“Shunned House, The“


“Shunned House, The“
   Novelette (10,840 words); written in mid-October 1924. First published as a booklet (Athol, Mass.: W.Paul Cook, 1928 [printed but not bound or distributed]); rpt. WT(October 1937); first collected in O;corrected text in MM;annotated version in An2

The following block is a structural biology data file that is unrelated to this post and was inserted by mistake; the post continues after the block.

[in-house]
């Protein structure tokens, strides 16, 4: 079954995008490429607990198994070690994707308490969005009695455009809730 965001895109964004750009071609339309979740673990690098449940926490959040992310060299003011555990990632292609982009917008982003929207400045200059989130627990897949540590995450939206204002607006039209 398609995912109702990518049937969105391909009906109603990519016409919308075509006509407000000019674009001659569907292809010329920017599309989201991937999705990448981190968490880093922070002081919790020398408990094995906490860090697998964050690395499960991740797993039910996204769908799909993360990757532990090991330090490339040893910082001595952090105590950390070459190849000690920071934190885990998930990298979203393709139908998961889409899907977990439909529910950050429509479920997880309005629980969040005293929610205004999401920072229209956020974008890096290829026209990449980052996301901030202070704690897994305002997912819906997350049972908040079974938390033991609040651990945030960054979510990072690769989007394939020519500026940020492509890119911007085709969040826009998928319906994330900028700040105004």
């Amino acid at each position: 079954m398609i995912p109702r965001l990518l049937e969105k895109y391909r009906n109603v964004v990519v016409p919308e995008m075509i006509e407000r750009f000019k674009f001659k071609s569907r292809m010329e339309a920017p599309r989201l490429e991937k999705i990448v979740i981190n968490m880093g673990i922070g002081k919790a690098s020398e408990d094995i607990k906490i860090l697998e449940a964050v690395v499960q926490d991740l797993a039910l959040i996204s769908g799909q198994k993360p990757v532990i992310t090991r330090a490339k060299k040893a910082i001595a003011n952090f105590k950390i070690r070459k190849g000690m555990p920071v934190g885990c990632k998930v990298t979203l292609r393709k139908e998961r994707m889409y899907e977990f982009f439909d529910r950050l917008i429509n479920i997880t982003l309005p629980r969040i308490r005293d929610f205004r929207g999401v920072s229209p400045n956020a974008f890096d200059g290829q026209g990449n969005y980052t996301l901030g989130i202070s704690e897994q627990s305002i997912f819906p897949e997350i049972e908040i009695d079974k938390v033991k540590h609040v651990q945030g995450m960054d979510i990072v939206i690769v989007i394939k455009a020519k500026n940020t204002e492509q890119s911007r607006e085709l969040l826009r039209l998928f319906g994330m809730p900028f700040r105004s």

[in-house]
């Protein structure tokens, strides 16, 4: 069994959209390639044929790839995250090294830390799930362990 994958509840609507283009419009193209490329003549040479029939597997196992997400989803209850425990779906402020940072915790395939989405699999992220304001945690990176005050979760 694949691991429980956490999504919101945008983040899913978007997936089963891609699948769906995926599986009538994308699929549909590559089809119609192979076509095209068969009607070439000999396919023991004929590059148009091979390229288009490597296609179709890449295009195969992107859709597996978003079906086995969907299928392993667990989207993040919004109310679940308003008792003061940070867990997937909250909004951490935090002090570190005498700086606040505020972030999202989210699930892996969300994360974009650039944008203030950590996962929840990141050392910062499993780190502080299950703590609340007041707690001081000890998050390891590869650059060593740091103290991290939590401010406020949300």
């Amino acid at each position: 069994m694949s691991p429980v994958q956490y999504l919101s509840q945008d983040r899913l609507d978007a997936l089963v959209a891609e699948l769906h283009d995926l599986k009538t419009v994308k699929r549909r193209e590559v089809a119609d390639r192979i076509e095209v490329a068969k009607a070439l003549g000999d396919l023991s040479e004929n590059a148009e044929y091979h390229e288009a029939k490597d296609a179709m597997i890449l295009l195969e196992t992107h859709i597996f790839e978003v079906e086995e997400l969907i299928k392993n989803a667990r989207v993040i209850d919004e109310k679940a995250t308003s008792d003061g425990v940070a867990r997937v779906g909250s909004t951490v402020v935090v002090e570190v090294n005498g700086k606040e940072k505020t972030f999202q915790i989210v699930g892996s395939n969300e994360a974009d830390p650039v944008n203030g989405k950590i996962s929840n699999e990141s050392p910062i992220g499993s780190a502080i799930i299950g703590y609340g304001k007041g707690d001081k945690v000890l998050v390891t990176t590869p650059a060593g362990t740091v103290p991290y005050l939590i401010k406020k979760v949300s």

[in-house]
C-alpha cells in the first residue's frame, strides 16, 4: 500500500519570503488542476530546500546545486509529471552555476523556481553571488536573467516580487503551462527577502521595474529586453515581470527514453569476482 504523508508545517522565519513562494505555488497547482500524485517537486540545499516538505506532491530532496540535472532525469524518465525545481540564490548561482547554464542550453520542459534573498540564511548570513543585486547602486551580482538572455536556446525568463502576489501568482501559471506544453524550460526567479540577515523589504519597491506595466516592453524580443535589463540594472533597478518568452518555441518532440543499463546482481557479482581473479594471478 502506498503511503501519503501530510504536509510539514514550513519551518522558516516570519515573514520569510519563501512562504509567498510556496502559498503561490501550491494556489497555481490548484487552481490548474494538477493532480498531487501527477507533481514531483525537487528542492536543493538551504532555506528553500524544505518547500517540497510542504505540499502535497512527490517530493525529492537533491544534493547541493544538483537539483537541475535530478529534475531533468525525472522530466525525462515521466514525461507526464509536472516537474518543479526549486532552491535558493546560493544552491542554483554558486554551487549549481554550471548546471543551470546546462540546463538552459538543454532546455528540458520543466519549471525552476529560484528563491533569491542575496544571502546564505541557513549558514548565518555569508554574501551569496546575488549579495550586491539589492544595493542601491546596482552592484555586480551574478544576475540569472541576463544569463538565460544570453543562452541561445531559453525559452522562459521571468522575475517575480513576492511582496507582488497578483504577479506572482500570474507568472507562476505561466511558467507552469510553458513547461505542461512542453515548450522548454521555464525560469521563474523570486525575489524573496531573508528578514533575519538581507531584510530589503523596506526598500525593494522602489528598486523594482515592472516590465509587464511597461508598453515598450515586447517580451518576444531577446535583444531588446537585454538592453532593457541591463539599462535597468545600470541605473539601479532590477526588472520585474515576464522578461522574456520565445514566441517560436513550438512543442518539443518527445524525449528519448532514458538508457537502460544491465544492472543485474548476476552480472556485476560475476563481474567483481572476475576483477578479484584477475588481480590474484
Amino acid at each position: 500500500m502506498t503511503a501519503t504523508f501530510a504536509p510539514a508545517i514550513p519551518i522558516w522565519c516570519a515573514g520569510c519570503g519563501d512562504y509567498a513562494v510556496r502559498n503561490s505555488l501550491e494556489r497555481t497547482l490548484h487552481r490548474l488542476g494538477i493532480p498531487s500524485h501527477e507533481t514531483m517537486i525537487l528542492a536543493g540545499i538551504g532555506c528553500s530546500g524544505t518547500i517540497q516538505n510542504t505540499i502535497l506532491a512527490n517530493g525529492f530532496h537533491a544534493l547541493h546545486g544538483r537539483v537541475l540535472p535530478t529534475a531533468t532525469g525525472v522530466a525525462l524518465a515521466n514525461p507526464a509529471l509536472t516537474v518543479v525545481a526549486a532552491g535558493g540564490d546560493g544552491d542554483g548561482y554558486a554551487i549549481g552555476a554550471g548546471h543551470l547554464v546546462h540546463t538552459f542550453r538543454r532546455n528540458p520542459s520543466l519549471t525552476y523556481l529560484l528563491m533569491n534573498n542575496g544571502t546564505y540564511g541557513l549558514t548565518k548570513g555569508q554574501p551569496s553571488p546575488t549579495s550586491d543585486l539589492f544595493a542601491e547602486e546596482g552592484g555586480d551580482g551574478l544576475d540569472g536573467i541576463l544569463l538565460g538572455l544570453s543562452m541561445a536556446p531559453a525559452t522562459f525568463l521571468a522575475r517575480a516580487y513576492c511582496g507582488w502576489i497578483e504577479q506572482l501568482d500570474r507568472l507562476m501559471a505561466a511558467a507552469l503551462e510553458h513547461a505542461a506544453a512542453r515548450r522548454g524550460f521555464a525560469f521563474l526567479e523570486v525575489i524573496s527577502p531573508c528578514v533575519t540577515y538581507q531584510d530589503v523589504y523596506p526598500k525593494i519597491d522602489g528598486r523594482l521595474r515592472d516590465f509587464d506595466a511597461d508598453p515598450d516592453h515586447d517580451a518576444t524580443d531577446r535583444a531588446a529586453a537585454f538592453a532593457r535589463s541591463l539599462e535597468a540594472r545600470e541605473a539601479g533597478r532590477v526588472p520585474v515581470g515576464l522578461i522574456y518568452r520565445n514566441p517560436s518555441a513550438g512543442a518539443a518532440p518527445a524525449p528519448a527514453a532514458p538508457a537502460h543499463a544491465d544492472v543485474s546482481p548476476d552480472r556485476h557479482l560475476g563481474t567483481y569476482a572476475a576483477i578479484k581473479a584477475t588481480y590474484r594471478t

On Benefit Street in Providence, there is a peculiar house about which rumors have long been whispered. This house, occupied by several generations of the Harris family, is never considered “haunted” by the local citizens but merely “unlucky”: people simply seem to have an uncanny habit of dying there, or at least of being afflicted with anemia or consumption. Neighboring houses are free of any such taint. It had lain deserted— because of the impossibility of renting it—since the Civil War. The narrator had known of this house since boyhood, when some of his childhood friends would fearfully explore it, sometimes even boldly entering through the unlocked front door “in quest of shudders.” As he grows older, he discovers that his uncle, Elihu Whipple, had done considerable research on the house and its tenants, and he finds his seemingly dry genealogical record full of sinister suggestion. He comes to suspect that some nameless object or entity is causing the deaths by somehow sucking the vitality out of the house’s occupants; perhaps it has some connection with a strange thing in the cellar, “a vague, shifting deposit of mould or nitre…[that] bore an uncanny resemblance to a doubled-up human figure.” After telling, at some length, the history of the house since 1763, the narrator finds himself puzzled on several fronts; in particular, he cannot account for why some of the occupants, just prior to their deaths, would cry out in a coarse and idiomatic form of French, a language they did not know. As he explores town records, he seems at last to have come upon the “French element.” A sinister figure named Etienne Roulet had come from France to East Greenwich, R.I., in 1686; he was a Huguenot and fled France after the revocation of the Edict of Nantes, moving to Providence ten years later in spite of much opposition from the town fathers. What particularly intrigues the narrator is his possible connection with an even more dubious figure, Jacques Roulet of Caude, who in 1598 was accused of lycanthropy.